Italian insurance company Assicurazioni Generali (Generali) is seeking to acquire a majority stake in French asset manager Sycomore Asset Management.
The Italian firm has entered into exclusive negotiations with the shareholders of the French asset manager.
Financial terms of the proposed acquisition were not disclosed.
Apart from the acquisition, Generali is also pursuing a partnership with Sycomore which holds €8.3bn of assets under management (AuM) as of July 2018.
For the insurance major, the proposed partnership with the French firm is part of its multi-boutique strategy in asset management, which was revealed by it in May 2017.
It plans to have Sycomore under its multi-boutique platform, which is coordinated by Generali Investments Partners. The Italian firm expects the French asset manager to play a key role in helping it become the leading multi-boutique platform in Europe.
Sycomore founding partner and CEO Emeric Préaubert said: “We are delighted to begin a new phase in our long-standing partnership with Generali. Demand for Socially Responsible Investment solutions is rising as investor awareness and appetite increase.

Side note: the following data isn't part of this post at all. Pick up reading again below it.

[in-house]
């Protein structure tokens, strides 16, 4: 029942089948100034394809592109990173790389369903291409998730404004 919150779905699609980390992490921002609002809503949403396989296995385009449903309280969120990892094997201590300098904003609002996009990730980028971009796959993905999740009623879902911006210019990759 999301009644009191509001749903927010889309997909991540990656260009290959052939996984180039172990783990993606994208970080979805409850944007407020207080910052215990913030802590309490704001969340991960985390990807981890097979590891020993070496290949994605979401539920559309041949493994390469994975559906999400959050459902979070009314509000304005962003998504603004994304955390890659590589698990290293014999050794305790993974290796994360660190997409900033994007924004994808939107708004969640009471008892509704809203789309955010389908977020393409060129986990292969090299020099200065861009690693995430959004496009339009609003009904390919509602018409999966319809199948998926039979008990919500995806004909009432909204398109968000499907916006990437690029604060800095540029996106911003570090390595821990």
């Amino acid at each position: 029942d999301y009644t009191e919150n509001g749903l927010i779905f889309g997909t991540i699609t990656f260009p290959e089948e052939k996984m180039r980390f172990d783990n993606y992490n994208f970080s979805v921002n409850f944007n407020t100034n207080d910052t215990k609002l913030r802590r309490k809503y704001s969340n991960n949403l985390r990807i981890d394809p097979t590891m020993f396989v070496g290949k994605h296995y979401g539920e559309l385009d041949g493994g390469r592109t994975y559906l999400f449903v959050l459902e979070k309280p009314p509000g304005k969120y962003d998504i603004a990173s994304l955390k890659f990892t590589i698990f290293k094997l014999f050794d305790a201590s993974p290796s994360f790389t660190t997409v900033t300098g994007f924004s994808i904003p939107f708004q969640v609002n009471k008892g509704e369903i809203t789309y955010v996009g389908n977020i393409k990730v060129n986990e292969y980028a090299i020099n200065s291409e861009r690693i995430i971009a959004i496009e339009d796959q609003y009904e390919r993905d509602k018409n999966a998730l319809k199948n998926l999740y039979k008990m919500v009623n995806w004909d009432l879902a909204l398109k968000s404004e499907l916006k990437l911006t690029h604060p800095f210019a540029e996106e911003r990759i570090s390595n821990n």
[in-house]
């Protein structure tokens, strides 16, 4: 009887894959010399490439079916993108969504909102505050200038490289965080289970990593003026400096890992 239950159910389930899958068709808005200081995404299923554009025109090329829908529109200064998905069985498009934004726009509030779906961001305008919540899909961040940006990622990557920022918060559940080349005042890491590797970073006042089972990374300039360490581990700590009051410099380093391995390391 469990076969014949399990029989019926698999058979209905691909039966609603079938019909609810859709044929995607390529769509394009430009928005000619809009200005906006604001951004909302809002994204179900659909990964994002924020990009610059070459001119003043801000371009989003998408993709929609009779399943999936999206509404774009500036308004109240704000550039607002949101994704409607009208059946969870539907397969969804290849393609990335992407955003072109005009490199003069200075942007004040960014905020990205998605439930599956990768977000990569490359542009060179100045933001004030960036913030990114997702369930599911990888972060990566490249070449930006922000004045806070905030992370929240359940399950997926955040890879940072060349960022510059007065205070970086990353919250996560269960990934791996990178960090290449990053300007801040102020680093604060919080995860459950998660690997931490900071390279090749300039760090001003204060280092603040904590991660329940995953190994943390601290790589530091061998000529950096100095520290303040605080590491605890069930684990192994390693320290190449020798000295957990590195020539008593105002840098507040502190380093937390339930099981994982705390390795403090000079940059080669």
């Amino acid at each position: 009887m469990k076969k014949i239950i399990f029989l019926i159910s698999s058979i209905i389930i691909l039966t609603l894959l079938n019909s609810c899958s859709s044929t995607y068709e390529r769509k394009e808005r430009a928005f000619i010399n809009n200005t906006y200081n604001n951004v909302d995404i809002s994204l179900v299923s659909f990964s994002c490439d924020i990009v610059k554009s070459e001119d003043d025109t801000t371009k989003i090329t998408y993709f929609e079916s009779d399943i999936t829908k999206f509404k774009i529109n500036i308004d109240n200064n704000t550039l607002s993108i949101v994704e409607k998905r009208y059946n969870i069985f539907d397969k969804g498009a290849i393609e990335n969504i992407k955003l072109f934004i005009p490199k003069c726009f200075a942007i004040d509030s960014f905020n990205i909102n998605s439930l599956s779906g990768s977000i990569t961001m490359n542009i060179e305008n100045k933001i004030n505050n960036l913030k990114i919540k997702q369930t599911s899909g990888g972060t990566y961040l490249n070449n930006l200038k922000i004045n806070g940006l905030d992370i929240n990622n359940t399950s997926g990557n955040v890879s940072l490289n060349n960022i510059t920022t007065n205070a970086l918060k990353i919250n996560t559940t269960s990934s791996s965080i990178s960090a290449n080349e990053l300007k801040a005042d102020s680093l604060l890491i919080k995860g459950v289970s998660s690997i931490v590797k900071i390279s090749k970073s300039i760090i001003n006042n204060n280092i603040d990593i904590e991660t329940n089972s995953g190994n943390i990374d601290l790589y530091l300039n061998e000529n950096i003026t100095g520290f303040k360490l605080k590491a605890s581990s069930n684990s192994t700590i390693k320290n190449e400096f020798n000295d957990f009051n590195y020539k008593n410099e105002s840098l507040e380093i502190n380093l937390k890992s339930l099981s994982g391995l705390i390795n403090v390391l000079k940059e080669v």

“Generali’s multi-boutique platform will enable us to capitalize on the significant opportunities that this offers, while also allowing us to retain the unique cultural attributes which have supported our success to date.”
According to Generali, Sycomore is a leading company in the ESG / SRI segment in France, which is considered to be the largest market for ESG / SRI investment solutions in Europe.
Generali group chief investment officer and asset & wealth management CEO Timothy Ryan said: “Today’s announcement is an acceleration of the execution of our asset management strategy: by partnering with Sycomore, we will be able to enrich our offer with innovative investment solutions targeted to our insurance and individual clients, and to strengthen our focus and capabilities on sustainability and responsible investments.”
The deal will see Sycomore’s founders continue to be significant shareholders while its employees would raise their ownership in the French asset manager. Generali said that the French company’s team would continue to execute its strategy and operations independently.